Spotlight On: Joshua Pease

Please tell us a little about your background and how you came to work in juvenile law.

I knew in law school that I wanted to practice criminal law. It was fun and interesting in a way that contracts and torts weren’t. Very early in my career, I accidentally ended up doing juvenile court work and fell in love with it. I spent a few years in solo practice and then about 5 years at a firm, and I kept representing youth that whole time. Helping children understand the legal system and defending them from the State became a passion of mine and led me to working on systemic reform through various projects. I am now in my dream job, focused solely on those reforms and improving the system for the youth who are dragged into it.

You are currently the SADO/MAACS Youth Defense Project Director. What does your work entail?

I have a small caseload of appellate cases, primarily where the youth was tried or is being tried as an adult. Most of my time is spent doing public policy type work: drafting court rules, preparing trainings and written resources, working on legislation, providing technical assistance to youth defenders. I am very lucky to have a strong network of colleagues among defense attorneys, judges, referees, court administrators, academics, and even prosecutors, all of whom share my goal of improving the quality of youth defense attorneys throughout the state. I started a series of delinquency trainings last fall, and attorneys who have been practicing for 30+ years are telling me that they’ve never had such regular opportunities for training during their careers.

What issues do kids in the criminal legal system face that adults don’t face?

A system designed to punish adults is not equipped to rehabilitate youth. There is a plethora of research showing how children have different psychological needs than adults and respond differently to stressful situations. A carceral system generally does not adequately protect developing youth from those stressful situations and does not provide them with the support and resources necessary to grow into healthy adults. It also doesn’t account for the research showing that most youth who engage in delinquent behavior eventually grow out of it anyway. Incarcerating youth doesn’t let them grow and become adults.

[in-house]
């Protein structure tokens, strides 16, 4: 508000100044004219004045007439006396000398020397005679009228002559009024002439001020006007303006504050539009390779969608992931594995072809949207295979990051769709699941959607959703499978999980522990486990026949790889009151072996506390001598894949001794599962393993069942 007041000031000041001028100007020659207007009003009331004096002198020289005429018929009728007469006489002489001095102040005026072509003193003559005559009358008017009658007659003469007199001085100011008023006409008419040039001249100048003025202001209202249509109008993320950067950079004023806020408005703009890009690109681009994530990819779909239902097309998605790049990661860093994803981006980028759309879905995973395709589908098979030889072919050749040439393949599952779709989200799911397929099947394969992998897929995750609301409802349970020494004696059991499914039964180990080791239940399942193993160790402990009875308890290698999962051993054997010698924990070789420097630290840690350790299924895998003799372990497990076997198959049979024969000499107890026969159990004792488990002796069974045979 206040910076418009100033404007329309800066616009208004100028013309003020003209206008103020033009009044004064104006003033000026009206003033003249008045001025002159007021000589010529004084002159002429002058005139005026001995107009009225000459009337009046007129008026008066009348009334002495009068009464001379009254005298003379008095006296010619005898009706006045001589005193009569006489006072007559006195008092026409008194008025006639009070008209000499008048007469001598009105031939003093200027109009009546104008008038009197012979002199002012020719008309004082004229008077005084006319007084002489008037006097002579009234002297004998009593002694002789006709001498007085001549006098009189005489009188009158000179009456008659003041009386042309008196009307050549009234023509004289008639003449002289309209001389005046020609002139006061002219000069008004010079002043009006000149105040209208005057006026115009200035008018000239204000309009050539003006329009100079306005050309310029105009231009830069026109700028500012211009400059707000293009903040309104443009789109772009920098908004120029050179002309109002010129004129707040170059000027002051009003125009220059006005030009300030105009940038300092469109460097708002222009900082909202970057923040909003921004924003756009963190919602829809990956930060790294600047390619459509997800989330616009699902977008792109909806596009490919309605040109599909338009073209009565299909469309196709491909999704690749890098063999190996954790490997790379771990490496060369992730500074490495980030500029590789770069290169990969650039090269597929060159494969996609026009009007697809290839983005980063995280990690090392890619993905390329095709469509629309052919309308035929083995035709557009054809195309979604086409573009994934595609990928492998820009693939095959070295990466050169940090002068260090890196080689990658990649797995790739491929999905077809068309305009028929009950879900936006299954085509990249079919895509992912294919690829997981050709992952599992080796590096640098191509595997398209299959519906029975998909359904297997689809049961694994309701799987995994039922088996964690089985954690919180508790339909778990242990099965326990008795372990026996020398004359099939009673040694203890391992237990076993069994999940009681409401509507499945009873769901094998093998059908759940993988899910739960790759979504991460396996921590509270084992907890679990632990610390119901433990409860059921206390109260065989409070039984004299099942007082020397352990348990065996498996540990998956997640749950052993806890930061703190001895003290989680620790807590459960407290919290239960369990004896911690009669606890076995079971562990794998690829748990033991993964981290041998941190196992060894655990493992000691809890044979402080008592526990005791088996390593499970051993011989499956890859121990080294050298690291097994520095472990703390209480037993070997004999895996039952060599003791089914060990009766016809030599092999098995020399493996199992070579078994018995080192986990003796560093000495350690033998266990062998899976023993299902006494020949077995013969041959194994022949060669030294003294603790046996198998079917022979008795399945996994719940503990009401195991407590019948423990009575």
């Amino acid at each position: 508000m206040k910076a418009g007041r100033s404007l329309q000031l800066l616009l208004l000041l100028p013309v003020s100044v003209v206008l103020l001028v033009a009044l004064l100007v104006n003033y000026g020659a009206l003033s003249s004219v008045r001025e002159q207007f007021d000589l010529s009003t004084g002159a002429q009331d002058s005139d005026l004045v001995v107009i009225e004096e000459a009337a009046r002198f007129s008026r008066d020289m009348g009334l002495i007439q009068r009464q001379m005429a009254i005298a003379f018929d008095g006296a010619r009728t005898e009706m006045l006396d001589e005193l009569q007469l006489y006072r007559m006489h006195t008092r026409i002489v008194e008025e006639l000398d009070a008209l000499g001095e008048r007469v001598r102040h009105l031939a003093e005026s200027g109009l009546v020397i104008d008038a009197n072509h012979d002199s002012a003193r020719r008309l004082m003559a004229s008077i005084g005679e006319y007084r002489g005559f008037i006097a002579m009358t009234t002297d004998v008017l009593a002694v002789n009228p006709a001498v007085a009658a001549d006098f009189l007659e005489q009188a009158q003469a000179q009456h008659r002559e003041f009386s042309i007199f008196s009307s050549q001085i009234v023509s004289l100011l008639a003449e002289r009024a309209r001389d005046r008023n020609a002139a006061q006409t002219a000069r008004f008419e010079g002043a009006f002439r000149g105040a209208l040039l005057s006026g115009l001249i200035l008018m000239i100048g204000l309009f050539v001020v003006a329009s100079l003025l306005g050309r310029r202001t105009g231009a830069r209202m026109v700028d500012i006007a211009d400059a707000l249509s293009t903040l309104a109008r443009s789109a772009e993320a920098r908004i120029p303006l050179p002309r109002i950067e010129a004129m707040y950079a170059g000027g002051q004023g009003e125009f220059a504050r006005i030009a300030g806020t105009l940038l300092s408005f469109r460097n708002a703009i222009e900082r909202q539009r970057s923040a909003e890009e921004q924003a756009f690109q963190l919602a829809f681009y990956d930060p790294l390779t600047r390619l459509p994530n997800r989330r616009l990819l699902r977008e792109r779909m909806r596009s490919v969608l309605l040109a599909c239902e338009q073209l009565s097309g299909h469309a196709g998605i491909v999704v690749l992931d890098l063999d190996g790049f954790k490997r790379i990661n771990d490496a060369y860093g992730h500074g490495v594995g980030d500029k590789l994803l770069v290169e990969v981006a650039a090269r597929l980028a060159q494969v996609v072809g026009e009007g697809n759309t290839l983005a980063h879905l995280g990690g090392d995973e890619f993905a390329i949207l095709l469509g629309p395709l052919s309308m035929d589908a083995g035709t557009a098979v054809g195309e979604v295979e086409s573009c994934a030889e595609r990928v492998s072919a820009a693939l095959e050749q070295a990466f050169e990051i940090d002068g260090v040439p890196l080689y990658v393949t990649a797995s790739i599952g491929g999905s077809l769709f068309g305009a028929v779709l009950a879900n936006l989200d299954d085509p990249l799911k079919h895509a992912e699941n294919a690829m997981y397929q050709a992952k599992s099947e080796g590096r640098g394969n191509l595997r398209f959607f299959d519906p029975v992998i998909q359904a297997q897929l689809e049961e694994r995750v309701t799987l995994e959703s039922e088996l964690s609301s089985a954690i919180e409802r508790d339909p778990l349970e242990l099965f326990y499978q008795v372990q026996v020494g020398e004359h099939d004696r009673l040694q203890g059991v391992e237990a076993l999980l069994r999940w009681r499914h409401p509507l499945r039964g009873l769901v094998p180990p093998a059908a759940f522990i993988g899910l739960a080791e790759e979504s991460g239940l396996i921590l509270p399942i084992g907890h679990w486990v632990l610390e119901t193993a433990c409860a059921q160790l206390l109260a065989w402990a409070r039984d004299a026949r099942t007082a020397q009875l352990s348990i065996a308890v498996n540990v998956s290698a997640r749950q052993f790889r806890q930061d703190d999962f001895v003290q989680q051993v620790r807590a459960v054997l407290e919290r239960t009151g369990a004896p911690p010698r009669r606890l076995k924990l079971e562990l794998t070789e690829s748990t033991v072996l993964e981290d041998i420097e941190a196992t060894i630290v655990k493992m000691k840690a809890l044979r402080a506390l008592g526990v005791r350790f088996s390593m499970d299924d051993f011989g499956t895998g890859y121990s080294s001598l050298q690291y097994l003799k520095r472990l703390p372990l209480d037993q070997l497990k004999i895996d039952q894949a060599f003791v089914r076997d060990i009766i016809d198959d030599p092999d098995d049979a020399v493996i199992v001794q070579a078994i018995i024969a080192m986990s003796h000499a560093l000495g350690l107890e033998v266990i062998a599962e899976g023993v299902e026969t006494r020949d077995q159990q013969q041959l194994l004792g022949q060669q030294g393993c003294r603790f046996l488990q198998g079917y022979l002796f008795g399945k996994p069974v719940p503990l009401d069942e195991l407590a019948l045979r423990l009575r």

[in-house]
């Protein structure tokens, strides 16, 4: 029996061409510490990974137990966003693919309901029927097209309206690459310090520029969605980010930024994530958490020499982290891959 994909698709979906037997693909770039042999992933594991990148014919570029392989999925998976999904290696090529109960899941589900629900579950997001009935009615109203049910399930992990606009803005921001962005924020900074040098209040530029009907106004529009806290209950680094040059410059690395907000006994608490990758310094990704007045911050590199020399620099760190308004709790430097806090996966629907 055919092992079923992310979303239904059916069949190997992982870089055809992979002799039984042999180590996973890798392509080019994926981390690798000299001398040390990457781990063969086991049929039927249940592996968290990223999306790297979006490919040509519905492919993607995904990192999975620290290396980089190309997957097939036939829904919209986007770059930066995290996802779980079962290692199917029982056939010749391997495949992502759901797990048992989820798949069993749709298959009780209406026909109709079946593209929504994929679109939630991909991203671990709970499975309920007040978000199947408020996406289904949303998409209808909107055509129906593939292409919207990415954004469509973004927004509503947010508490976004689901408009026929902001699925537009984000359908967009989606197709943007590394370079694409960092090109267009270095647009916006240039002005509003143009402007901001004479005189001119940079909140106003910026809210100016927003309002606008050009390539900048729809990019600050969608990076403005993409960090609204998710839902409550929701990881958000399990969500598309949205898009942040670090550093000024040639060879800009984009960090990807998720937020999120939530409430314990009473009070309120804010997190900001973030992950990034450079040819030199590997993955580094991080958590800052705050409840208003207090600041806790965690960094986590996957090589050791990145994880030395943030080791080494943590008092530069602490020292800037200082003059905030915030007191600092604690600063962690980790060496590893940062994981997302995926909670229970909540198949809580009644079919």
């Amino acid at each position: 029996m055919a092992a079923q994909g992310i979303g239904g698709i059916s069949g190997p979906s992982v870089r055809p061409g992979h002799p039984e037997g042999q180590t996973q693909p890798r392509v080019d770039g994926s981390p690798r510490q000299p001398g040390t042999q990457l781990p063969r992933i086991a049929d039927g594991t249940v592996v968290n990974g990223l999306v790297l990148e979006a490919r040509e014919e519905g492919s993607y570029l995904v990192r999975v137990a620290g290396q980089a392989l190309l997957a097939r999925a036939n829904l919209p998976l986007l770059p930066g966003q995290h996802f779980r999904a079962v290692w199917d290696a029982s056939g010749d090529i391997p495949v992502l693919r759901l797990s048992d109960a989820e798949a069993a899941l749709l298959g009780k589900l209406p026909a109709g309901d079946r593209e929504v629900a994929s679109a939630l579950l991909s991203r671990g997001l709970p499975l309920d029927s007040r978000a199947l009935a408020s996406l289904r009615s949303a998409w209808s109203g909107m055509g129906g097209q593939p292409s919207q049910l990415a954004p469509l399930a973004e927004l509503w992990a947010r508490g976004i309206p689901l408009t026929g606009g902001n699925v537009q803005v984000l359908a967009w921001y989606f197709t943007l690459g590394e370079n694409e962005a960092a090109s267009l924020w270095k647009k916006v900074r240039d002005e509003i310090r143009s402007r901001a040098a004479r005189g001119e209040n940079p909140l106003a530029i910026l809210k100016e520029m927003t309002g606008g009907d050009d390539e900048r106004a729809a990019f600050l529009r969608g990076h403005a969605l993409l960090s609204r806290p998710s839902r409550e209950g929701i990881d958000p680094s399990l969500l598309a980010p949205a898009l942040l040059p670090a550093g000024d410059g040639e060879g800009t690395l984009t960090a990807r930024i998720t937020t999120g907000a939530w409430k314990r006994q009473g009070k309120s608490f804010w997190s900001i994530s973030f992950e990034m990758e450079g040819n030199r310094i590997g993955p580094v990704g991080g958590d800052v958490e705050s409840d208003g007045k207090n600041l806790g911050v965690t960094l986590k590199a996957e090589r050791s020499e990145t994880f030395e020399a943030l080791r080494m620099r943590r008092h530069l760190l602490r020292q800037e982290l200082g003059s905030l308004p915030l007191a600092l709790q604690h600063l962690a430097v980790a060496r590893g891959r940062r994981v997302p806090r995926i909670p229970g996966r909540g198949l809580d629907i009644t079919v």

Tell us about one of your interesting cases. 

I recently argued at the Court of Appeals that it cannot be in the best interests of a youth to be tried as an adult when facing a murder charge. I focused on the plain language of the statute to argue that the juvenile court must find that waiver of jurisdiction is in the best interests of the youth and the best interests of the public before sending the case to adult court, while the prosecutor argued that the statute calls for a balancing of best interests between the public and the youth. It doesn’t appear that the Court had ever addressed this specific issue before despite that language being in the statute for several decades.

As we continue to emerge from the pandemic, what do we need to prioritize in the juvenile justice system?

Decriminalization of youth is critical. We need to stop putting kids in detention for status offenses. We need to stop using juvenile adjudications to increase adult sentences. We need to prioritize mental health services for youth while recognizing that most youth grow out of their delinquent behavior. We need to let kids be kids without policing everything they do.

Has the pandemic had any positive effects on the way we practice law?

I believe that the pandemic has had some positive impact on youth through Zoom court. Being in a courtroom can be an intimidating experience for anyone, particularly a child. Having the ability to sit in their living room or another safe space has gone a long way in helping my young clients feel more comfortable when in a hearing. Zoom has also made it much easier for their parents to participate without taking time away from work. The whole system works better when the child has less stress and fear.

What changes would you make to the juvenile delinquency system?

I would like to see stronger protections for constitutional rights of youth. The US Supreme Court has said that youth are constitutionally different than adults, yet we continue to put them on the same level as adults for matters such as waiving the right to remain silent during an interrogation. We need to do more to stop parents from pressuring their children to give up their right to remain silent or their right to counsel. I would like to see more cases go to trial, and I would like to see more cases get appealed. I hope that I never hear the words “it’s just juvenile court” or “it’s just an adjudication” again in my life. Beyond the boundaries of the juvenile court system, we desperately need major investments in mental health services for youth.

Do you have any advice for other defense attorneys, particularly those that are just starting out?

You’ll often feel like you have no idea what you are doing and that you are making it up as you go along. That’s okay. Remember that the prosecutor and the judge often feel the same way about themselves. If raising a novel issue feels uncomfortable, don’t forget that it will be novel to them as well. It’s a great opportunity to challenge the prosecutor and educate the judge.

Kathy Swedlow
CDRC Manager and Editor